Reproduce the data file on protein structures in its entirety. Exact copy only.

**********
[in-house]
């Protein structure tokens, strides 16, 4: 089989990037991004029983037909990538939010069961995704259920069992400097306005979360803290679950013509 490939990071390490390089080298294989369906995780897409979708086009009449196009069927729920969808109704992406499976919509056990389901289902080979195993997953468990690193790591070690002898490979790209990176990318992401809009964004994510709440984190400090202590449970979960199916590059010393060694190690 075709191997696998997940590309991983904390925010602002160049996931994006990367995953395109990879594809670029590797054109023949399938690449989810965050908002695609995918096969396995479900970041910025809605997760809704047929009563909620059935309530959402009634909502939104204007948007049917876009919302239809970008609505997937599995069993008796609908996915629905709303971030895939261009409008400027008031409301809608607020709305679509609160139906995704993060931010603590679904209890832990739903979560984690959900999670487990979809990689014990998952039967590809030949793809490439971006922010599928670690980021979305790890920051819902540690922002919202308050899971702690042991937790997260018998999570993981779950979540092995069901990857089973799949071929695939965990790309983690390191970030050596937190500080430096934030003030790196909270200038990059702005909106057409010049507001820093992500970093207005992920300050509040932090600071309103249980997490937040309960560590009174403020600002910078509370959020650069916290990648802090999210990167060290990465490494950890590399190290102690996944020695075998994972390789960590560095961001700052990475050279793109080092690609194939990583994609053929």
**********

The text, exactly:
[in-house]
């Protein structure tokens, strides 16, 4: 089989990037991004029983037909990538939010069961995704259920069992400097306005979360803290679950013509 490939990071390490390089080298294989369906995780897409979708086009009449196009069927729920969808109704992406499976919509056990389901289902080979195993997953468990690193790591070690002898490979790209990176990318992401809009964004994510709440984190400090202590449970979960199916590059010393060694190690 075709191997696998997940590309991983904390925010602002160049996931994006990367995953395109990879594809670029590797054109023949399938690449989810965050908002695609995918096969396995479900970041910025809605997760809704047929009563909620059935309530959402009634909502939104204007948007049917876009919302239809970008609505997937599995069993008796609908996915629905709303971030895939261009409008400027008031409301809608607020709305679509609160139906995704993060931010603590679904209890832990739903979560984690959900999670487990979809990689014990998952039967590809030949793809490439971006922010599928670690980021979305790890920051819902540690922002919202308050899971702690042991937790997260018998999570993981779950979540092995069901990857089973799949071929695939965990790309983690390191970030050596937190500080430096934030003030790196909270200038990059702005909106057409010049507001820093992500970093207005992920300050509040932090600071309103249980997490937040309960560590009174403020600002910078509370959020650069916290990648802090999210990167060290990465490494950890590399190290102690996944020695075998994972390789960590560095961001700052990475050279793109080092690609194939990583994609053929």